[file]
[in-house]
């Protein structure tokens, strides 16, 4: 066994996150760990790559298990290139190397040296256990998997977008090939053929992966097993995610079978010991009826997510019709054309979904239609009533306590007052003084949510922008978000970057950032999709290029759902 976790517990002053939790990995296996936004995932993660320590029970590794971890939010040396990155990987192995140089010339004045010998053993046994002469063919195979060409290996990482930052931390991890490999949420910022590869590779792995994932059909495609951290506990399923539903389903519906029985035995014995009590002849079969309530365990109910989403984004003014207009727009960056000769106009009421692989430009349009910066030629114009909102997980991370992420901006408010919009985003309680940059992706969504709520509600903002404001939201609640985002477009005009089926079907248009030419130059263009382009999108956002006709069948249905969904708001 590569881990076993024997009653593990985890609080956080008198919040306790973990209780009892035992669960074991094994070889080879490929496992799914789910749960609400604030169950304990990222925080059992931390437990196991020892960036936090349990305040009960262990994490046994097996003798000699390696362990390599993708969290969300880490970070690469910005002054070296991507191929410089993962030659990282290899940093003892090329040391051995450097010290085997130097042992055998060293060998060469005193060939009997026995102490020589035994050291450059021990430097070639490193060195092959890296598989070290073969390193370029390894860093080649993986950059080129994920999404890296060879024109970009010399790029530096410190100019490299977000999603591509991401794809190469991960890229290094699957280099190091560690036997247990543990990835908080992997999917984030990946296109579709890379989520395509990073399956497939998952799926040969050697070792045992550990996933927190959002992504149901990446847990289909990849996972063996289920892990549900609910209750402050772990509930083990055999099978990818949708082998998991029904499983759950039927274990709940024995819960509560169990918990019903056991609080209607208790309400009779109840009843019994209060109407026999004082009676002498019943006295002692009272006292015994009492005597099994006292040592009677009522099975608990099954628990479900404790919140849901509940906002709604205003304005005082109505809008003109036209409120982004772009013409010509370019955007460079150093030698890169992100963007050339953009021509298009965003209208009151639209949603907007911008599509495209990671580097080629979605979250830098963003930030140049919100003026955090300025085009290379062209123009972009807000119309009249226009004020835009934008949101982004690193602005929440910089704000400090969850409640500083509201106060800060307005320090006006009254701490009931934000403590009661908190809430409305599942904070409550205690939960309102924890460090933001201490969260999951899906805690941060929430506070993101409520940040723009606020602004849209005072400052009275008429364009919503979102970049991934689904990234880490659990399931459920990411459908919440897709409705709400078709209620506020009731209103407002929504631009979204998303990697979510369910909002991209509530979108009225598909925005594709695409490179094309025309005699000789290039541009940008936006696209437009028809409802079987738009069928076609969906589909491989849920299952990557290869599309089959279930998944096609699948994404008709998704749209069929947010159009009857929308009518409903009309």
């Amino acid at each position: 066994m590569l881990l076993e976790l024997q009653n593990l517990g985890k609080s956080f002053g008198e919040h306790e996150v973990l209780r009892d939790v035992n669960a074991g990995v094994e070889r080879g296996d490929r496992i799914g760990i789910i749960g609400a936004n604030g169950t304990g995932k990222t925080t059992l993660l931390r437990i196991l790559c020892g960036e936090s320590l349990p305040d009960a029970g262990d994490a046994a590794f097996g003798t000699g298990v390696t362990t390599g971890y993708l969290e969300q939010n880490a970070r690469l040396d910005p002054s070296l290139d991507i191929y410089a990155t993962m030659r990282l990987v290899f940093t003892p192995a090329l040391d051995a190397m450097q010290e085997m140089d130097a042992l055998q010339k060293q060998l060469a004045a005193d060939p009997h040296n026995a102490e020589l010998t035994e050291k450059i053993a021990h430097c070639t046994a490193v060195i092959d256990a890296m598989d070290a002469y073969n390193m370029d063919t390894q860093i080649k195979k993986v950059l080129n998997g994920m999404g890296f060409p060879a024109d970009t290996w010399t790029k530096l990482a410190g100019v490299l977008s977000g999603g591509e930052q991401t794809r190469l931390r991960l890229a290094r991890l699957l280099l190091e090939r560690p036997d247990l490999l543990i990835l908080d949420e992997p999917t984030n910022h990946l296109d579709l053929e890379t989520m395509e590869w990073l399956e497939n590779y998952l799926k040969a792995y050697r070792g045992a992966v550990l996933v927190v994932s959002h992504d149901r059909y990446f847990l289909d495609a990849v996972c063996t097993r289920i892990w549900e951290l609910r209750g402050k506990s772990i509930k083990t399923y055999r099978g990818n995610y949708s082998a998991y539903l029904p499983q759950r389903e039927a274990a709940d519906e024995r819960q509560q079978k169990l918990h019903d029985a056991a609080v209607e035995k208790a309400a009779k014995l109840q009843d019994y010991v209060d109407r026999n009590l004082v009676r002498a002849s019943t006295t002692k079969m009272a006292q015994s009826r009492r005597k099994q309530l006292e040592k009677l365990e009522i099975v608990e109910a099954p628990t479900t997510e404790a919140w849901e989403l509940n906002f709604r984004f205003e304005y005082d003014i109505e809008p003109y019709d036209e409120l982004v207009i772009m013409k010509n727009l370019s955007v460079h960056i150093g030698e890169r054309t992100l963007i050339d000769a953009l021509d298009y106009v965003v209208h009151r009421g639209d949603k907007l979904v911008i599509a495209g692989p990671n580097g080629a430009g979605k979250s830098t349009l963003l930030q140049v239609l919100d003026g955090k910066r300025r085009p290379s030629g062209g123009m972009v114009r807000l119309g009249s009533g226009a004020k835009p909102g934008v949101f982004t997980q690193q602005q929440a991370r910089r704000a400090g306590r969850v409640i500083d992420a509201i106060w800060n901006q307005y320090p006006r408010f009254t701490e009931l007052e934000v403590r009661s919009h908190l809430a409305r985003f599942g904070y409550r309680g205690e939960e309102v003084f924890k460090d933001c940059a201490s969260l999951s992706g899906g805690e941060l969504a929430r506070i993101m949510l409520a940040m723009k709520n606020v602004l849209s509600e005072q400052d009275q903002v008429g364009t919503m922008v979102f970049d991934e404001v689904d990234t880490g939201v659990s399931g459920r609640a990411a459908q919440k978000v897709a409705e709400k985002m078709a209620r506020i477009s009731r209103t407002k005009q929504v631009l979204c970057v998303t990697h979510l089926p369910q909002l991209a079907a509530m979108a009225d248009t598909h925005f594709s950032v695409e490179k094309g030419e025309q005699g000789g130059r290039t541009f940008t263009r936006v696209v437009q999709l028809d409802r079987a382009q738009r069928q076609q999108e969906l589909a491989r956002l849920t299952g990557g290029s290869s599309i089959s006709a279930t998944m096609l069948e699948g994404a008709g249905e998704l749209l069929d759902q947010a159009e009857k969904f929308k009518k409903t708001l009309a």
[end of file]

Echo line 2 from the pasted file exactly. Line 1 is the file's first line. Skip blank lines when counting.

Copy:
């Protein structure tokens, strides 16, 4: 066994996150760990790559298990290139190397040296256990998997977008090939053929992966097993995610079978010991009826997510019709054309979904239609009533306590007052003084949510922008978000970057950032999709290029759902 976790517990002053939790990995296996936004995932993660320590029970590794971890939010040396990155990987192995140089010339004045010998053993046994002469063919195979060409290996990482930052931390991890490999949420910022590869590779792995994932059909495609951290506990399923539903389903519906029985035995014995009590002849079969309530365990109910989403984004003014207009727009960056000769106009009421692989430009349009910066030629114009909102997980991370992420901006408010919009985003309680940059992706969504709520509600903002404001939201609640985002477009005009089926079907248009030419130059263009382009999108956002006709069948249905969904708001 590569881990076993024997009653593990985890609080956080008198919040306790973990209780009892035992669960074991094994070889080879490929496992799914789910749960609400604030169950304990990222925080059992931390437990196991020892960036936090349990305040009960262990994490046994097996003798000699390696362990390599993708969290969300880490970070690469910005002054070296991507191929410089993962030659990282290899940093003892090329040391051995450097010290085997130097042992055998060293060998060469005193060939009997026995102490020589035994050291450059021990430097070639490193060195092959890296598989070290073969390193370029390894860093080649993986950059080129994920999404890296060879024109970009010399790029530096410190100019490299977000999603591509991401794809190469991960890229290094699957280099190091560690036997247990543990990835908080992997999917984030990946296109579709890379989520395509990073399956497939998952799926040969050697070792045992550990996933927190959002992504149901990446847990289909990849996972063996289920892990549900609910209750402050772990509930083990055999099978990818949708082998998991029904499983759950039927274990709940024995819960509560169990918990019903056991609080209607208790309400009779109840009843019994209060109407026999004082009676002498019943006295002692009272006292015994009492005597099994006292040592009677009522099975608990099954628990479900404790919140849901509940906002709604205003304005005082109505809008003109036209409120982004772009013409010509370019955007460079150093030698890169992100963007050339953009021509298009965003209208009151639209949603907007911008599509495209990671580097080629979605979250830098963003930030140049919100003026955090300025085009290379062209123009972009807000119309009249226009004020835009934008949101982004690193602005929440910089704000400090969850409640500083509201106060800060307005320090006006009254701490009931934000403590009661908190809430409305599942904070409550205690939960309102924890460090933001201490969260999951899906805690941060929430506070993101409520940040723009606020602004849209005072400052009275008429364009919503979102970049991934689904990234880490659990399931459920990411459908919440897709409705709400078709209620506020009731209103407002929504631009979204998303990697979510369910909002991209509530979108009225598909925005594709695409490179094309025309005699000789290039541009940008936006696209437009028809409802079987738009069928076609969906589909491989849920299952990557290869599309089959279930998944096609699948994404008709998704749209069929947010159009009857929308009518409903009309």